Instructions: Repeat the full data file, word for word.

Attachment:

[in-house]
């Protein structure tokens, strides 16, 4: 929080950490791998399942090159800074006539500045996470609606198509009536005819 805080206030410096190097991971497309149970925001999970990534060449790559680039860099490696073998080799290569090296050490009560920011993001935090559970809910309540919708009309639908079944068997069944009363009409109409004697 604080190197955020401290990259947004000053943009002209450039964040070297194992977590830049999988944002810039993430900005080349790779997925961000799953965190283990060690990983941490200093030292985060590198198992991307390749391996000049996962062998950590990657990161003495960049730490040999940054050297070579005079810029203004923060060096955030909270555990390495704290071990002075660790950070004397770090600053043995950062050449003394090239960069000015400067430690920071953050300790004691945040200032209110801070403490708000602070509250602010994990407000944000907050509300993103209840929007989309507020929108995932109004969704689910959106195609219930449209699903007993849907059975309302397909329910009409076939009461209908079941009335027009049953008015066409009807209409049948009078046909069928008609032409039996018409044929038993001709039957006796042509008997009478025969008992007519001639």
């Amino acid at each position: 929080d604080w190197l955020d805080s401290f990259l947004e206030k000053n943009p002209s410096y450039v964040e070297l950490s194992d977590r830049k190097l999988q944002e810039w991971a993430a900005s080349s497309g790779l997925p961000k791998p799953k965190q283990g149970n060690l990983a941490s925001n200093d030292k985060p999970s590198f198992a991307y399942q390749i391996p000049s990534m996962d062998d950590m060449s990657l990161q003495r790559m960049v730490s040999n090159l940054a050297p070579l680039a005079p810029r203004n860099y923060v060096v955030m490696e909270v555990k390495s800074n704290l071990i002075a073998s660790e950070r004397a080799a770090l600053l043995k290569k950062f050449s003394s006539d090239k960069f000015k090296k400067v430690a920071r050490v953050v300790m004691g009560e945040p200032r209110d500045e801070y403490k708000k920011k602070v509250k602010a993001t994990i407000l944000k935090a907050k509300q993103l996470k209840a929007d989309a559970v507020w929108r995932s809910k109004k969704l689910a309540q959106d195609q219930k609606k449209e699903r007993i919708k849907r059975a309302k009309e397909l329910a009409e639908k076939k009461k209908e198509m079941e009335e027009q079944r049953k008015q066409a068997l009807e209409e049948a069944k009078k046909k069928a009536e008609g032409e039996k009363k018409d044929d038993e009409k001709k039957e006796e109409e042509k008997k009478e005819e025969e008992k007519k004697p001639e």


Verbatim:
[in-house]
């Protein structure tokens, strides 16, 4: 929080950490791998399942090159800074006539500045996470609606198509009536005819 805080206030410096190097991971497309149970925001999970990534060449790559680039860099490696073998080799290569090296050490009560920011993001935090559970809910309540919708009309639908079944068997069944009363009409109409004697 604080190197955020401290990259947004000053943009002209450039964040070297194992977590830049999988944002810039993430900005080349790779997925961000799953965190283990060690990983941490200093030292985060590198198992991307390749391996000049996962062998950590990657990161003495960049730490040999940054050297070579005079810029203004923060060096955030909270555990390495704290071990002075660790950070004397770090600053043995950062050449003394090239960069000015400067430690920071953050300790004691945040200032209110801070403490708000602070509250602010994990407000944000907050509300993103209840929007989309507020929108995932109004969704689910959106195609219930449209699903007993849907059975309302397909329910009409076939009461209908079941009335027009049953008015066409009807209409049948009078046909069928008609032409039996018409044929038993001709039957006796042509008997009478025969008992007519001639």
């Amino acid at each position: 929080d604080w190197l955020d805080s401290f990259l947004e206030k000053n943009p002209s410096y450039v964040e070297l950490s194992d977590r830049k190097l999988q944002e810039w991971a993430a900005s080349s497309g790779l997925p961000k791998p799953k965190q283990g149970n060690l990983a941490s925001n200093d030292k985060p999970s590198f198992a991307y399942q390749i391996p000049s990534m996962d062998d950590m060449s990657l990161q003495r790559m960049v730490s040999n090159l940054a050297p070579l680039a005079p810029r203004n860099y923060v060096v955030m490696e909270v555990k390495s800074n704290l071990i002075a073998s660790e950070r004397a080799a770090l600053l043995k290569k950062f050449s003394s006539d090239k960069f000015k090296k400067v430690a920071r050490v953050v300790m004691g009560e945040p200032r209110d500045e801070y403490k708000k920011k602070v509250k602010a993001t994990i407000l944000k935090a907050k509300q993103l996470k209840a929007d989309a559970v507020w929108r995932s809910k109004k969704l689910a309540q959106d195609q219930k609606k449209e699903r007993i919708k849907r059975a309302k009309e397909l329910a009409e639908k076939k009461k209908e198509m079941e009335e027009q079944r049953k008015q066409a068997l009807e209409e049948a069944k009078k046909k069928a009536e008609g032409e039996k009363k018409d044929d038993e009409k001709k039957e006796e109409e042509k008997k009478e005819e025969e008992k007519k004697p001639e």